According to the News Agency of Nigeria (NAN) the event with the theme: “Creating the Future: Deepening the Corporate Governance Practice through Multi-Sectoral and Multi-Generational Collaborations,” was meant to discuss economic development.
Mrs Ahmed added that the recent development was in line with President’s commitment to further diversifying the Nigerian economy which is heavily dependent on oil. She observed that Nigeria was showing resilience in recovery from recession from coronavirus (COVID-19) pandemic which intensely affected global economies.
The minister said the federal government alongside the private sector had implemented a wide range of monetary measures to stimulate economic recovery, growth and development, job creation and improved standards of living.
She also explained that the government was doing everything to improve and diversify Nigeria’s revenue generation.
“Nigeria was quickly able to exit recession and is on her way to path of sustainable growth and we are intensifying efforts to grow and diversify our revenue sources to grow revenue from the current 8 per cent.”
“Our non-oil revenues have grown to N1.15 trillion, representing 15.7 per cent above set target. We are working on the 2021 finance bill and it’s nearing completion. Also, the recent approval of the medium-term national development plan is an important milestone of Buhari’s commitment to delivering sustainable growth and we require strong support and monitoring during implementation,” she said.
Mrs Ahmed reinforced the government’s decision to do something about infrastructure and reduce the cost of production for businesses in the country.
Intra-Regional Trade Potential a Key Focus in New Report
A new focus report, produced by Oxford Business Group (OBG) in partnership with the African Economic Zones Organisation (AEZO), shines a spotlight on the continent’s rapidly developing industrial sector, which is poised to become a key driver of broader economic growth as regional integration increases.
Titled ”Economic Zones in Africa – Focus Report”, the report was launched at the AEZO’s 6th Annual Meeting II, which took place on November 25 at the African Continental Free Trade Area (AfCFTA) Secretariat office in Ghana, with participants also able to attend remotely. The meeting was held under the banner “Connecting African Special Economic Zones (SEZs) to Global Value Chains at the era of the AfCFTA” and explored a range of topical issues relating to SEZs, from their potential to boost trade to the impact of Covid-19 on the continent’s supply chains.
The focus report examines the wealth of benefits that the AfCFTA is expected to deliver to both Africa’s economic zones and the businesses located in them, which range from greater market access to a reduction in trade barriers and lower production costs.
The disruption that the pandemic brought to supply chains and the opportunities emerging from the health crisis for businesses to become part of nascent regional value chains across a more closely connected continent are a key focus.
The report also charts the digital transformation taking place in many of Africa’s economic zones, as businesses make the move away from traditional segments to high-tech processes and digital services, adding value to their offerings in the process.
In addition, it provides in-depth analysis of the drive evident among many SEZs to put environmental, social and governance principles and sustainable business practices at the heart of their strategies, at a time when ethical investment and alignment with the UN Sustainable Development Goals are high on the global agenda.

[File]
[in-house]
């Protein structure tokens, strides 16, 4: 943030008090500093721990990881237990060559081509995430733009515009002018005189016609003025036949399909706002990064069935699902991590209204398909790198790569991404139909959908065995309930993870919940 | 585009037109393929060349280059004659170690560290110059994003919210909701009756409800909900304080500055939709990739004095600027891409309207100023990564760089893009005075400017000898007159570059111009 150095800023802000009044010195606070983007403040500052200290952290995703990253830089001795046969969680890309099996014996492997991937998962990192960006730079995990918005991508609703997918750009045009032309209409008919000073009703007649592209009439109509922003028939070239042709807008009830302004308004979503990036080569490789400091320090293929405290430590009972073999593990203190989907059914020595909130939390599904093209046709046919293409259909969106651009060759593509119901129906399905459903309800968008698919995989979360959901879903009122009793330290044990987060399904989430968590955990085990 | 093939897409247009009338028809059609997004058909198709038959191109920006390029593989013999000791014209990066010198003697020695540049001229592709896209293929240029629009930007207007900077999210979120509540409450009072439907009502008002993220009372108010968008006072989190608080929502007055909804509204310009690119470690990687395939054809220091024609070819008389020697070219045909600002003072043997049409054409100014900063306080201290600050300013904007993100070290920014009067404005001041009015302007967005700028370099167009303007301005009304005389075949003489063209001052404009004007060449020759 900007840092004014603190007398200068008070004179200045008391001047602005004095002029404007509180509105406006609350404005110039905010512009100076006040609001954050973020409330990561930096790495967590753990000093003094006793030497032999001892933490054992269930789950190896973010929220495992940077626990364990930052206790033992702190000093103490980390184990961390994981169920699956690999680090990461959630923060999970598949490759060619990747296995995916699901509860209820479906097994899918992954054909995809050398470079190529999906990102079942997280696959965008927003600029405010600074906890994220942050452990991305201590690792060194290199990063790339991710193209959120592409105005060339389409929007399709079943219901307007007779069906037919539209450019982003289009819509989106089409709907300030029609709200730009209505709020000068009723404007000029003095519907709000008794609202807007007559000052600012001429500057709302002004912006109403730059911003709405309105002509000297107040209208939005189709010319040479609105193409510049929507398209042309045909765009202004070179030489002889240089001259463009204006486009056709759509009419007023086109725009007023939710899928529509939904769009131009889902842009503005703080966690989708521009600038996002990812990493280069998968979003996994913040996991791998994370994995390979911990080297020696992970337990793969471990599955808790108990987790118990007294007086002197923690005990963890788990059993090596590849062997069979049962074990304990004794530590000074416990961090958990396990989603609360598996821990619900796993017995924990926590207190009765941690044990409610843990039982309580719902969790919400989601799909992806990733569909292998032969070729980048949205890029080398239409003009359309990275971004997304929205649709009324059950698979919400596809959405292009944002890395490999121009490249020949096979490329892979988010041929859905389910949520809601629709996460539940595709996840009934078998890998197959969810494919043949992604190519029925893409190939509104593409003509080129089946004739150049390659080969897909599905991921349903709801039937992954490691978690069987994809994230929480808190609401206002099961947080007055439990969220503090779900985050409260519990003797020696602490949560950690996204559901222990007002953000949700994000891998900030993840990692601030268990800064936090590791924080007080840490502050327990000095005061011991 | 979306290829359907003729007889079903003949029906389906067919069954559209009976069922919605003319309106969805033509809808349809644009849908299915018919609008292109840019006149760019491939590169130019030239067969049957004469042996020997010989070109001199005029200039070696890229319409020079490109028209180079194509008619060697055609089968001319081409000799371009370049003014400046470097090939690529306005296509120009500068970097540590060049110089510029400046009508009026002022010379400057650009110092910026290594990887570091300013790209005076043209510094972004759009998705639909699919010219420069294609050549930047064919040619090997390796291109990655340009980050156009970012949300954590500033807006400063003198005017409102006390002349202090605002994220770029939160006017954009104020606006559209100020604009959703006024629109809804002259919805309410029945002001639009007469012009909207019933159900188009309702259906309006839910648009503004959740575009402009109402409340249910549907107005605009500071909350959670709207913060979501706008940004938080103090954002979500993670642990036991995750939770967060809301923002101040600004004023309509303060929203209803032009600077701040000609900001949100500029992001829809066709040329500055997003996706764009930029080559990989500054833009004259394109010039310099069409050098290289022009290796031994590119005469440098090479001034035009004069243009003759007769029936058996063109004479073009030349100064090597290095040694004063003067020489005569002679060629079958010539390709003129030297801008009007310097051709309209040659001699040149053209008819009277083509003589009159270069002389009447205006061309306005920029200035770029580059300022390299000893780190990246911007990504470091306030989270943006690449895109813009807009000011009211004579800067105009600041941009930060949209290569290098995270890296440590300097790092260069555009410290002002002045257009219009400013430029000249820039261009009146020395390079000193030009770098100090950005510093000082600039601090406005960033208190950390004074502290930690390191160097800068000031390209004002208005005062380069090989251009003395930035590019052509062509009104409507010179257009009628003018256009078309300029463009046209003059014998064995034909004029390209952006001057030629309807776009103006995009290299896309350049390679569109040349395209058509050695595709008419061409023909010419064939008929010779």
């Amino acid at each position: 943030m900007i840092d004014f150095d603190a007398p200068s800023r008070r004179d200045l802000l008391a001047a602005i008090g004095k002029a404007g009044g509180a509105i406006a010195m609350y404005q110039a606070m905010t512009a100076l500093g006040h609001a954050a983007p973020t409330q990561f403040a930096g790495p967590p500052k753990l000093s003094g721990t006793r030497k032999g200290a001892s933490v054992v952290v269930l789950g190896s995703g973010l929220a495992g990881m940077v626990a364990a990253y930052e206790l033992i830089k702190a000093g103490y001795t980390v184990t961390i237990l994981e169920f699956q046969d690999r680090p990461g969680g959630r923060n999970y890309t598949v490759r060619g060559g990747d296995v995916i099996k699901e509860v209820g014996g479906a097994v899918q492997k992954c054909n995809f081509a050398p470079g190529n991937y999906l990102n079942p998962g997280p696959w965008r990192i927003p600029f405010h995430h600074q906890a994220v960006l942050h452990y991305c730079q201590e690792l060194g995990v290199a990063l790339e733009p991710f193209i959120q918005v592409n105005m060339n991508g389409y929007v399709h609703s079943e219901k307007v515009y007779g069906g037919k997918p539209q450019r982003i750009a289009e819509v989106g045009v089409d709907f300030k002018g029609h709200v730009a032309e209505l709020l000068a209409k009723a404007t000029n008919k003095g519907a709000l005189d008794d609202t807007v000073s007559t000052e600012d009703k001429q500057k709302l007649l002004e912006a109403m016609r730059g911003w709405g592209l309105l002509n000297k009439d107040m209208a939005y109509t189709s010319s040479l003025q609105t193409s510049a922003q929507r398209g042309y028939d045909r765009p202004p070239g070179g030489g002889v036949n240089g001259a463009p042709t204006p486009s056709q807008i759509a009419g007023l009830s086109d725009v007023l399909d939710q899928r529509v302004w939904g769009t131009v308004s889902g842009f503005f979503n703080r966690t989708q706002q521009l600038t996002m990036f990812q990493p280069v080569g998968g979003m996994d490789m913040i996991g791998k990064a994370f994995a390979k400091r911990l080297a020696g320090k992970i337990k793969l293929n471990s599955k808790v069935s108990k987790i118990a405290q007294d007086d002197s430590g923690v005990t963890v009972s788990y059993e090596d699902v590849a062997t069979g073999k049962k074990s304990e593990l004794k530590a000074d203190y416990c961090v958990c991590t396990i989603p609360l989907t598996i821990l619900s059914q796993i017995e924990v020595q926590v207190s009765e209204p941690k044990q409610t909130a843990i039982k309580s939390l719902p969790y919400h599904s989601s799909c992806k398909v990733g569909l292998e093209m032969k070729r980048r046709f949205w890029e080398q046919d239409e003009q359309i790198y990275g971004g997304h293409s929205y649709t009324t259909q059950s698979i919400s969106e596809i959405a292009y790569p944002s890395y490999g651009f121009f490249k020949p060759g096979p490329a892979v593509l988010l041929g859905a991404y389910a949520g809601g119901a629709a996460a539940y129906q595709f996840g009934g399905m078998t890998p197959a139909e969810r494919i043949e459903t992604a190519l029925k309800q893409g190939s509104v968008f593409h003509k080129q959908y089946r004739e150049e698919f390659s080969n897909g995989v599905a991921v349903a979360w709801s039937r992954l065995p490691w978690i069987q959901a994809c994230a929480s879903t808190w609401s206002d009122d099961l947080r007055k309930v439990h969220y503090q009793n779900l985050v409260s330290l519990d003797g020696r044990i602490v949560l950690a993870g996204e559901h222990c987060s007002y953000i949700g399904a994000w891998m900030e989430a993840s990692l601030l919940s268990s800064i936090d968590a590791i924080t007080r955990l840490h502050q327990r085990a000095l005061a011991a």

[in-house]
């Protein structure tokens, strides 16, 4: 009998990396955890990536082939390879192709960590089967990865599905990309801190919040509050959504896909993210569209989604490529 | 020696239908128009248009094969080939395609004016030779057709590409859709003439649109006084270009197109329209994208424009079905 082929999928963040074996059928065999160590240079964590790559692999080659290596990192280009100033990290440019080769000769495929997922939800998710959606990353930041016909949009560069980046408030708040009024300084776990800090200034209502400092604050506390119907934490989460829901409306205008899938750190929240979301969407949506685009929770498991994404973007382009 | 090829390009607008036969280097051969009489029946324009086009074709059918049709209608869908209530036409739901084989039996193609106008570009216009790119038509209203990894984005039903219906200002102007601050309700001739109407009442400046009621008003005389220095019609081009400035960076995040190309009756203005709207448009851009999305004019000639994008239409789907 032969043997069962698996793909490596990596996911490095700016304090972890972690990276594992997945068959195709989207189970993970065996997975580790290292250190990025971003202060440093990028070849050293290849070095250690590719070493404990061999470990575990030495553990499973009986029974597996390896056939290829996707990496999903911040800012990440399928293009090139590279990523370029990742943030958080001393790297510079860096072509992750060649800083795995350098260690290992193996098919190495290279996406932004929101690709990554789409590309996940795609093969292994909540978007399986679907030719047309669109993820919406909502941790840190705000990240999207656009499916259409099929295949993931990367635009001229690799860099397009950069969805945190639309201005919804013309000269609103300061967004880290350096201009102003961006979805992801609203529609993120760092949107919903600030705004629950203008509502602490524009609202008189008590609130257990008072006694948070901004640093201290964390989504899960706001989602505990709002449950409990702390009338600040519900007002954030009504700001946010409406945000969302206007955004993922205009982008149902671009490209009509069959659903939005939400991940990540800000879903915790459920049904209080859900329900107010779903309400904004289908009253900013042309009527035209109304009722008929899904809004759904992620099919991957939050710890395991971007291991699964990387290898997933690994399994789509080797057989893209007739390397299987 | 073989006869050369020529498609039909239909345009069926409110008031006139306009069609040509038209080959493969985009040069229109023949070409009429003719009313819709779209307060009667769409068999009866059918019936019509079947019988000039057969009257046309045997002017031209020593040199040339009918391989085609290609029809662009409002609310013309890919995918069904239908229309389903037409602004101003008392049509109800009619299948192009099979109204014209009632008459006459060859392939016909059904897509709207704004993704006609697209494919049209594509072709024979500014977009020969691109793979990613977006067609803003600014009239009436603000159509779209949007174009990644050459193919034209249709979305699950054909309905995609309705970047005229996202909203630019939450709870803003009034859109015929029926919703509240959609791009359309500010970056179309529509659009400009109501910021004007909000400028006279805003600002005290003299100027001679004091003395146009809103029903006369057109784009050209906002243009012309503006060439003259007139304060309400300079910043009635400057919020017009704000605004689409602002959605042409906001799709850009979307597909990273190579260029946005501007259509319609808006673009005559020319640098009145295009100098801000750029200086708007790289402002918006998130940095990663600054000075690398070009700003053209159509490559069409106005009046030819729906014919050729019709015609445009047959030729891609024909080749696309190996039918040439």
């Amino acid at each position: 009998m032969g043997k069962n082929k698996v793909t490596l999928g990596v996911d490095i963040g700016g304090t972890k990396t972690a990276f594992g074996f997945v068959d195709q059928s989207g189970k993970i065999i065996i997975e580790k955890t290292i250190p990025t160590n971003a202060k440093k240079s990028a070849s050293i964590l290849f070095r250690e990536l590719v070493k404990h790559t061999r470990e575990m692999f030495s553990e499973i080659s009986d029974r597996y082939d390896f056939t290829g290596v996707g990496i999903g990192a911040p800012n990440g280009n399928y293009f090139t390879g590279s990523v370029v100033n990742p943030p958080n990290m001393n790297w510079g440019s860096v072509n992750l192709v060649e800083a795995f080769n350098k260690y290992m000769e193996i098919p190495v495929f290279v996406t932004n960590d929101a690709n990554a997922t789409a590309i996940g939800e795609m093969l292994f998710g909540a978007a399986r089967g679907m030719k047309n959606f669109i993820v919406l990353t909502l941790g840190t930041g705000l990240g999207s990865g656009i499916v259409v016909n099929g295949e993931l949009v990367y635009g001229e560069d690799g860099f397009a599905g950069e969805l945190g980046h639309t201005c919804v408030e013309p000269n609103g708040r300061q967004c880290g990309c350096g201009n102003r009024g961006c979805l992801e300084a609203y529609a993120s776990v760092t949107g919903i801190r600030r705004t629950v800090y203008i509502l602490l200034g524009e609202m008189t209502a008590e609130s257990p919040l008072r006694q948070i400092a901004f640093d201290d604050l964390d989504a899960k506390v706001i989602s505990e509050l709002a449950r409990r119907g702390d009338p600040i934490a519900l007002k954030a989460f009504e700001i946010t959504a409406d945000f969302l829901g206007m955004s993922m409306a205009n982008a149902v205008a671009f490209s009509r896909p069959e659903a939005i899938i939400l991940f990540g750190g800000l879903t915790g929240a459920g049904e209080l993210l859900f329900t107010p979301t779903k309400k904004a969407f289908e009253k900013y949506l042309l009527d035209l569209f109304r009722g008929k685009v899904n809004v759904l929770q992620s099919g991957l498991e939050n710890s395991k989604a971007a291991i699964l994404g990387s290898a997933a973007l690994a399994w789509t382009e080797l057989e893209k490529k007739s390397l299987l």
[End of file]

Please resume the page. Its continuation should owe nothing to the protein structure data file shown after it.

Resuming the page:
The report includes in-depth case studies and viewpoints by representatives from key industry players namely: Tanger Med; Polaris Parks; Lagos Free Zones; Ghana Free Zones Authority; Misurata Free Zone; and Sebore Farms.
It also includes a contribution from Ahmed Bennis, Secretary General, AEZO, in which he highlights the role that SEZs are playing in the continent’s industrial transformation and the importance of supporting their development.
“Economic zones can play a game-changing role in Africa’s diversification and inclusion by providing end-to-end solutions and services that support industrial upgrades and increase countries’ attractiveness for investment,” he said. “With the implementation of AfCFTA and the post-Covid-19 recovery that the world is beginning to experience, we believe that real investment opportunities exist in Africa at this moment, which can translate into job creation and social and economic development. Africa has resources that need to be developed and economic zones can play a key role in this.”
Bernardo Bruzzone, OBG’s Regional Editor for Africa, added that while African economic zones had experienced production problems during the pandemic due to global supply chain disruptions, ongoing remedial action, including new infrastructure and human capital development, would help provide resilience against future external shocks.
“Africa’s real GDP growth is forecast to reach 3.4% in 2021, with an increase in intra-regional trade and improved connectivity among the facilitators of economic recovery,” Bruzzone said. “Looking ahead, we see economic zones as having a key role to play in helping the AfCFTA achieve its potential through the development of new strategies that will lead to a more diverse, higher-value range of exports.”
The study forms part of a series of tailored reports that OBG is currently producing with its partners, alongside other highly relevant, go-to research tools, including a range of country-specific Growth and Recovery Outlook articles and interviews.